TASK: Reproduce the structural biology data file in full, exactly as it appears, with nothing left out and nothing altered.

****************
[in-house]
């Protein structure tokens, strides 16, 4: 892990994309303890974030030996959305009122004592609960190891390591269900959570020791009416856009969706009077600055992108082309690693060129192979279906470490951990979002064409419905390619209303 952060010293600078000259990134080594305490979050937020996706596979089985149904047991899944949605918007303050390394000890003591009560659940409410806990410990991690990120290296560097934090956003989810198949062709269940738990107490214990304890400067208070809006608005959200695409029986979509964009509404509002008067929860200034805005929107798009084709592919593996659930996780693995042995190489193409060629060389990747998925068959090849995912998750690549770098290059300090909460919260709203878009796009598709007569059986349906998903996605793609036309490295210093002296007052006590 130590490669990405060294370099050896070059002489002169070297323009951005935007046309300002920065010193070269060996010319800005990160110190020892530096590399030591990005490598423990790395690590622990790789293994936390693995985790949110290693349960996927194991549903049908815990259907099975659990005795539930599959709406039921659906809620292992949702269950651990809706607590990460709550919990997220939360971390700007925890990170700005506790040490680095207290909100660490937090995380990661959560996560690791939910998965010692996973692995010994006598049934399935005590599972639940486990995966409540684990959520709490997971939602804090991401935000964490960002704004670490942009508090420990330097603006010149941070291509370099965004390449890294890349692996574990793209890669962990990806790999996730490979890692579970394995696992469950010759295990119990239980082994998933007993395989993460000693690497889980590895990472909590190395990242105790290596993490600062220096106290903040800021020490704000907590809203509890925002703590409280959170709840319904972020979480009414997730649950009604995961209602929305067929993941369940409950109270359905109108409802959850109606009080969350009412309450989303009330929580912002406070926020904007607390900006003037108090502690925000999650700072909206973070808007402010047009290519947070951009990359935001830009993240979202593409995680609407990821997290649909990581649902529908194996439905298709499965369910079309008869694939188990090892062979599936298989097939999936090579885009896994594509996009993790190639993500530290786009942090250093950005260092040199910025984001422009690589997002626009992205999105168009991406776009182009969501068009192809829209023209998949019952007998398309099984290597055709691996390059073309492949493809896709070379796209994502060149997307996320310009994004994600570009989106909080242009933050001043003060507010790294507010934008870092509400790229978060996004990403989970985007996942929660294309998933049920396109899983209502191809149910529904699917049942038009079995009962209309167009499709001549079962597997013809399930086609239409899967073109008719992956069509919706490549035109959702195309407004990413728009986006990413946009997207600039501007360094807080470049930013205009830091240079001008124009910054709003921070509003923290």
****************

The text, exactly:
[in-house]
């Protein structure tokens, strides 16, 4: 892990994309303890974030030996959305009122004592609960190891390591269900959570020791009416856009969706009077600055992108082309690693060129192979279906470490951990979002064409419905390619209303 952060010293600078000259990134080594305490979050937020996706596979089985149904047991899944949605918007303050390394000890003591009560659940409410806990410990991690990120290296560097934090956003989810198949062709269940738990107490214990304890400067208070809006608005959200695409029986979509964009509404509002008067929860200034805005929107798009084709592919593996659930996780693995042995190489193409060629060389990747998925068959090849995912998750690549770098290059300090909460919260709203878009796009598709007569059986349906998903996605793609036309490295210093002296007052006590 130590490669990405060294370099050896070059002489002169070297323009951005935007046309300002920065010193070269060996010319800005990160110190020892530096590399030591990005490598423990790395690590622990790789293994936390693995985790949110290693349960996927194991549903049908815990259907099975659990005795539930599959709406039921659906809620292992949702269950651990809706607590990460709550919990997220939360971390700007925890990170700005506790040490680095207290909100660490937090995380990661959560996560690791939910998965010692996973692995010994006598049934399935005590599972639940486990995966409540684990959520709490997971939602804090991401935000964490960002704004670490942009508090420990330097603006010149941070291509370099965004390449890294890349692996574990793209890669962990990806790999996730490979890692579970394995696992469950010759295990119990239980082994998933007993395989993460000693690497889980590895990472909590190395990242105790290596993490600062220096106290903040800021020490704000907590809203509890925002703590409280959170709840319904972020979480009414997730649950009604995961209602929305067929993941369940409950109270359905109108409802959850109606009080969350009412309450989303009330929580912002406070926020904007607390900006003037108090502690925000999650700072909206973070808007402010047009290519947070951009990359935001830009993240979202593409995680609407990821997290649909990581649902529908194996439905298709499965369910079309008869694939188990090892062979599936298989097939999936090579885009896994594509996009993790190639993500530290786009942090250093950005260092040199910025984001422009690589997002626009992205999105168009991406776009182009969501068009192809829209023209998949019952007998398309099984290597055709691996390059073309492949493809896709070379796209994502060149997307996320310009994004994600570009989106909080242009933050001043003060507010790294507010934008870092509400790229978060996004990403989970985007996942929660294309998933049920396109899983209502191809149910529904699917049942038009079995009962209309167009499709001549079962597997013809399930086609239409899967073109008719992956069509919706490549035109959702195309407004990413728009986006990413946009997207600039501007360094807080470049930013205009830091240079001008124009910054709003921070509003923290």